For two hours this week the lights were dimmed in the theater of the Children’s Museum of Memphis and Memphis City Council members got a review of plans for the Mid-South Fairgrounds renovation.

When the house lights came up and the PowerPoint presentation went dark, many concluded the ambitious Herenton administration plan is “back to square one,” to quote several council members.

30. Events -

The Mid-South Real Estate Investors Association Inc. will meet today from 10:45 a.m. to 1:15 p.m. at the Al Chymia Shrine Temple, 5770 Shelby Oaks Drive. Shelby County Mayor A C Wharton Jr. will be the featured speaker. For registration, call 458-2600 or e-mail info@midsouthreia.org.

31. Events -

The Memphis Rotary Club will meet today at noon in Ballroom B of the Memphis Cook Convention Center, 255 N. Main St. Lunch is $18 per person, and reservations are required. Karanja Ajanaku, editor of the Tri-State Defender, will be the guest speaker. Contact Taylor Hughes at 526-1318 or taylor@memphisrotary.com.

32. Events -

The InMotion Musculoskeletal Institute will hold its Quarterly Conference Series today with social hour beginning at 5 p.m. and the lecture at 6 p.m. at the University of Memphis FedEx Institute of Technology, 365 Innovation Drive. R.S.V.P. by calling 271-0000 or e-mailing gmishler@inmotionmemphis.org.

33. Garcia Wells' Owners File Complaint Against Landlords -

Garcia Wells Inc., the ownership group behind Garcia Wells Southwestern Grill, has filed a complaint for damages of $750,000 against its landlord, Overton Square Investors LLC, for allegedly breaching a 2005 lease agreement.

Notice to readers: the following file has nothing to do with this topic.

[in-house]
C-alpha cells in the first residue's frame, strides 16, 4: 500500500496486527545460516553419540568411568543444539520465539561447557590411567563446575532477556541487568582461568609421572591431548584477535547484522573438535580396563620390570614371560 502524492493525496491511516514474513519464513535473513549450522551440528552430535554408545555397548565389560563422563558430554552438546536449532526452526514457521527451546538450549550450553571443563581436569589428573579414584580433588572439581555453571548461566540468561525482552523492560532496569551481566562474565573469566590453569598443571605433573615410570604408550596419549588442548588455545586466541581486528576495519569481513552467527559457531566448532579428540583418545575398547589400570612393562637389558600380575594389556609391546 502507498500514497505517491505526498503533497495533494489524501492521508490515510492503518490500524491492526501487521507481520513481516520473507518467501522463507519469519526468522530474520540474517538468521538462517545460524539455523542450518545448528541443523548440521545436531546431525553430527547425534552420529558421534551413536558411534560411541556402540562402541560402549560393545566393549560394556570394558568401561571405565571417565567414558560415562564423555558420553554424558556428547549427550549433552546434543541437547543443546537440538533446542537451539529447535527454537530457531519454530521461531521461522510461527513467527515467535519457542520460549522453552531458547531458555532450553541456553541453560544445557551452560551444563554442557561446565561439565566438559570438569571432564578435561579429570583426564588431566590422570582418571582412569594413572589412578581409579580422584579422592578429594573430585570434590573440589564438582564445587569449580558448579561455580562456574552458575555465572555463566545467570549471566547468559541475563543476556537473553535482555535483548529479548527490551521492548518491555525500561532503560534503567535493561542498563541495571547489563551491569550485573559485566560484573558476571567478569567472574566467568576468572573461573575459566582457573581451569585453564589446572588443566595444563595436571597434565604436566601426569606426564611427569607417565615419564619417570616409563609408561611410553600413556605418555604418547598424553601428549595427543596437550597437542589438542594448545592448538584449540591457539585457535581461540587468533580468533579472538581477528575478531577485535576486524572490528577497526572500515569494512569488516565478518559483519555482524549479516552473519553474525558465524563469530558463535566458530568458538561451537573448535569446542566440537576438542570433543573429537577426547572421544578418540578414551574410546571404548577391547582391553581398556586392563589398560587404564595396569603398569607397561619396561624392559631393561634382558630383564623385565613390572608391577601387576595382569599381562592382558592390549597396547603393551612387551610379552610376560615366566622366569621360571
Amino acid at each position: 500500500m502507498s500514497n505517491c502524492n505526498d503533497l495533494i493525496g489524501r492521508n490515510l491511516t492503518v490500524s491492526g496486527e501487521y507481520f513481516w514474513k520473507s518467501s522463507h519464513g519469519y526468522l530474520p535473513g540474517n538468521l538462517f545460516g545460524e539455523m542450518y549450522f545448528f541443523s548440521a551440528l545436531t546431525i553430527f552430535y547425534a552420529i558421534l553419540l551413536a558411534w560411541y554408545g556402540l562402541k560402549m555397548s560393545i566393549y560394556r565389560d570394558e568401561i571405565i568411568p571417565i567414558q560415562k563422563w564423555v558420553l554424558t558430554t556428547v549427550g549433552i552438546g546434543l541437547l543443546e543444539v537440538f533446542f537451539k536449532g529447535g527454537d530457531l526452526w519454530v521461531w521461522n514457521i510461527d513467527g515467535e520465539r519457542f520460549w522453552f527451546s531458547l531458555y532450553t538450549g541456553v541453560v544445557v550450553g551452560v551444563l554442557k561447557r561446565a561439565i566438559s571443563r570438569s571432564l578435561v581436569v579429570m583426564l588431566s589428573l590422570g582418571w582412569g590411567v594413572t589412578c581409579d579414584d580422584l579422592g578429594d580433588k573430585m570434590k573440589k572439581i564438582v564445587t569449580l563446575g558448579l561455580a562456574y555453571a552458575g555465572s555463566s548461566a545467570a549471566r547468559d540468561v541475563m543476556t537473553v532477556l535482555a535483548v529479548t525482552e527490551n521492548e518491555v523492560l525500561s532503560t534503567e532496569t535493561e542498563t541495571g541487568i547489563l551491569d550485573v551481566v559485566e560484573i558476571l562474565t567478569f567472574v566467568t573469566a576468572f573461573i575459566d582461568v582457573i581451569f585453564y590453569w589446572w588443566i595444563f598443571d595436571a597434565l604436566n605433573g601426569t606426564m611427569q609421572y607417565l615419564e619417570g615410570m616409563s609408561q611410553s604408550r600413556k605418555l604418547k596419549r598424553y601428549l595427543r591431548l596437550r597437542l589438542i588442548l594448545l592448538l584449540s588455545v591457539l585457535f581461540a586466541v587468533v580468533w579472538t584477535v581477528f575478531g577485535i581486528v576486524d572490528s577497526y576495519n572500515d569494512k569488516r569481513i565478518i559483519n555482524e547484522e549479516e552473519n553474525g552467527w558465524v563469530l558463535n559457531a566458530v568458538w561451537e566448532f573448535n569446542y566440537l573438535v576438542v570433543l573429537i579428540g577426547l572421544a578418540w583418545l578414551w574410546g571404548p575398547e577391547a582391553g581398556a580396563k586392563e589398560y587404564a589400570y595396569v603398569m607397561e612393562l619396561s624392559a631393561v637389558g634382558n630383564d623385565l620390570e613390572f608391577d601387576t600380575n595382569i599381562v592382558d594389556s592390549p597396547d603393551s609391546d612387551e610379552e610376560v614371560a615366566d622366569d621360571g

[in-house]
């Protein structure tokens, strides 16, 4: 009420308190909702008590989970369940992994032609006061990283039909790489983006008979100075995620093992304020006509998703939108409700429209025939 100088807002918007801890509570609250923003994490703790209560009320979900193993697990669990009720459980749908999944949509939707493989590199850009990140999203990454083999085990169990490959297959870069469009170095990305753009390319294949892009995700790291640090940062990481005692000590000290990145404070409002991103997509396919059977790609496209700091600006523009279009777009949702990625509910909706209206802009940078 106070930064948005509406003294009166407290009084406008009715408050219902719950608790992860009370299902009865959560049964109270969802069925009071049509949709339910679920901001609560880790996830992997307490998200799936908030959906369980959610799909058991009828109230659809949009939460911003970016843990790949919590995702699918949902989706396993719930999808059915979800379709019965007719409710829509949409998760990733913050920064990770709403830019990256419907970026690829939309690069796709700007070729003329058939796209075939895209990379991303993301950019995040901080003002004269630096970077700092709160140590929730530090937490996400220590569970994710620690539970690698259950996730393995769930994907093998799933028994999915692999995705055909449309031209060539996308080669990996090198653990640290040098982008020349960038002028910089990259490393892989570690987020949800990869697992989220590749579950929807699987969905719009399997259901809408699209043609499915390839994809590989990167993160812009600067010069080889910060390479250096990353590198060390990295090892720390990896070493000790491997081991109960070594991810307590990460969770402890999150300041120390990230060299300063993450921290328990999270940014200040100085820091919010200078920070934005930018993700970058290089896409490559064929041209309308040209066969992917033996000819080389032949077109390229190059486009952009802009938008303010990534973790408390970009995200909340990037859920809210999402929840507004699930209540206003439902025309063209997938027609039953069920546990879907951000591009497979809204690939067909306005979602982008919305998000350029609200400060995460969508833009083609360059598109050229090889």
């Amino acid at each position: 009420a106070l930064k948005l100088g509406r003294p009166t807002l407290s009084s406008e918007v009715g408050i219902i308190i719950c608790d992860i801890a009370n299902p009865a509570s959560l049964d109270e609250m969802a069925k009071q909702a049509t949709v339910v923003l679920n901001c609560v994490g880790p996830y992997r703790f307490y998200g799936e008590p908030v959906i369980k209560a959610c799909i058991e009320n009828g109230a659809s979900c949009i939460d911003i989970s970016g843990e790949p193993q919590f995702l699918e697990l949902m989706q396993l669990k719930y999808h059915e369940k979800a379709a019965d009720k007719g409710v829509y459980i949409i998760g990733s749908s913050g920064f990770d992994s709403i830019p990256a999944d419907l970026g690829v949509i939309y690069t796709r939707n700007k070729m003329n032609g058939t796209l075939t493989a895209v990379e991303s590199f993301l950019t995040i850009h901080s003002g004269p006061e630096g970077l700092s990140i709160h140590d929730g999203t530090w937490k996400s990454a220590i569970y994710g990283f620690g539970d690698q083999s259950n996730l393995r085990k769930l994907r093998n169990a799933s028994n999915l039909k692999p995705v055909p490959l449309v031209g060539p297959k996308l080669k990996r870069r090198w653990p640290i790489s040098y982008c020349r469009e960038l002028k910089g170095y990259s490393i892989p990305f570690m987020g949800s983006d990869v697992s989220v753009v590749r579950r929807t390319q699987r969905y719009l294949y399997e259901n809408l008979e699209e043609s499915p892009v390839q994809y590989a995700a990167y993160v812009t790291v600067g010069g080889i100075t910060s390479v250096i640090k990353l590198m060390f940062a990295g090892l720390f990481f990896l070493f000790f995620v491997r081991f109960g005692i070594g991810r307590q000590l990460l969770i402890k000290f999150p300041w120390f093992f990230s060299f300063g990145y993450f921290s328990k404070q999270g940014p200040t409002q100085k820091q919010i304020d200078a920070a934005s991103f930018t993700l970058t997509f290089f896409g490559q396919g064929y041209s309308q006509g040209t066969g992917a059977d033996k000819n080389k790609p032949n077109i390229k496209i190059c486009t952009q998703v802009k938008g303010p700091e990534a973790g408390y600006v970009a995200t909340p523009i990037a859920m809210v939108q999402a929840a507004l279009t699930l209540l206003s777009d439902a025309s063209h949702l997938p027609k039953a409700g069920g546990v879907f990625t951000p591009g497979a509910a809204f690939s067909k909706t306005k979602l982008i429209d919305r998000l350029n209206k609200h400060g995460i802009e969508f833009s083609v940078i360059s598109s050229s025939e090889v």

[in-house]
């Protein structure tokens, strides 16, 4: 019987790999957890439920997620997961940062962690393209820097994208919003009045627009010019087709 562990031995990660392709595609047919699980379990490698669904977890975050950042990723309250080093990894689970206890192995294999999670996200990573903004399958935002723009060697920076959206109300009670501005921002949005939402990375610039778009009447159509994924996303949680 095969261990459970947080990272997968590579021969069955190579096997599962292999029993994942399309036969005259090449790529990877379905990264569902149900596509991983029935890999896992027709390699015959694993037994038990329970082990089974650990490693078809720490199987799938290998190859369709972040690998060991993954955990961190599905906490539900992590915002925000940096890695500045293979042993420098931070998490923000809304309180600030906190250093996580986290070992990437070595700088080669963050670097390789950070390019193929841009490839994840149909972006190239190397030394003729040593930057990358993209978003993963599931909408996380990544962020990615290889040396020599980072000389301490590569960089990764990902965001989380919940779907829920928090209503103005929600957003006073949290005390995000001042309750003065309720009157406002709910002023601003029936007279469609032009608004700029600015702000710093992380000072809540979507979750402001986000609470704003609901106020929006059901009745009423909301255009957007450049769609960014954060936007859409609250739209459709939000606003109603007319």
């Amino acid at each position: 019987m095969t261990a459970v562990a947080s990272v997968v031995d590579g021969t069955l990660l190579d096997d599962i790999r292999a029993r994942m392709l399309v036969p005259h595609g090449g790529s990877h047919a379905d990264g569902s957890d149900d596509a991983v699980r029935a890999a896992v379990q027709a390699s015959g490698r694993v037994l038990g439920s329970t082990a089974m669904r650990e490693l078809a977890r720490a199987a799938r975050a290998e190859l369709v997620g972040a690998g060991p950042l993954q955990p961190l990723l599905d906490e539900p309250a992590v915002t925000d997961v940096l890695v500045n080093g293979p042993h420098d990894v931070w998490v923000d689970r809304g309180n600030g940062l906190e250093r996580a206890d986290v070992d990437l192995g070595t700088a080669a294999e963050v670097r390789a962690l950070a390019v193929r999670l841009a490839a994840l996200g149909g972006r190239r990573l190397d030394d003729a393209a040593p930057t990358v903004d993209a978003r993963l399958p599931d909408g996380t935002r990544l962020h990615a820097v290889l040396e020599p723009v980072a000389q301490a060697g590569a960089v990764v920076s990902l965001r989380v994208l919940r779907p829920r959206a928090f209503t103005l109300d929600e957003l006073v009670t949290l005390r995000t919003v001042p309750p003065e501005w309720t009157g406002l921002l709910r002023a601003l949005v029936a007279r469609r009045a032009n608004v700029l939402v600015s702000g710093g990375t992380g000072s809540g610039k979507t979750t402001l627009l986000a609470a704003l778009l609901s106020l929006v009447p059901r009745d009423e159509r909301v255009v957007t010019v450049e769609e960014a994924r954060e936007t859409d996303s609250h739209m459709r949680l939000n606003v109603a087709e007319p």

34. Laughing All the Way to the Bank -

Comedian John Marks has never called in sick while working in comedy clubs over the years, and hopes his new business venture will stay healthy as well.

"There's nothing like being in a sea of people who are laughing," he said. "Being around all that laughter, I think there is something about it that is very healing."

35. Overton Square Rises Again with New Developments -

Once the entertainment epicenter of Memphis, Overton Square is using several new developments to further its increasing upswing. The latest involves restaurateur Earl Farrell trying to inject some new energy into an old hotspot.

36. Archived Article: Real Review - By LAURIE JOHNSON Real estate review UT Medical Group Inc., a Tennessee nonprofit corporation, financed $23.7 million through National Bank of Commerce, securing the loan with 1.3 acres on Ridgeway Loop Road in the Ridgeway Center Planned Unit Devel...

37. Archived Article: Market Briefs - New Overton Square has signed a lease with The Loony Bin, a new comedy and dance club slated to open at 2125 Madison Ave New Overton Square has signed a lease with The Loony Bin, a new comedy and dance club slated to open at 2125 Madison Ave. in thi...

38. Archived Article: Taco Rock Lj - lj 10/5 cates Taco Rock to open Downtown By LAURIE JOHNSON The Daily News Taco Rock, a Mexican restaurant formerly located in Overton Square, has been purchased by a new ownership group and is moving to new quarters Downtown in Court Square. The res...

39. Archived Article: Briefs - RFS Hotel Investors Inc RFS Hotel Investors Inc. has announced that it has completed a $75 million commercial mortgage bond financing through a special purpose financing subsidiary. The proceeds from the financing will be used to pay down outstandin...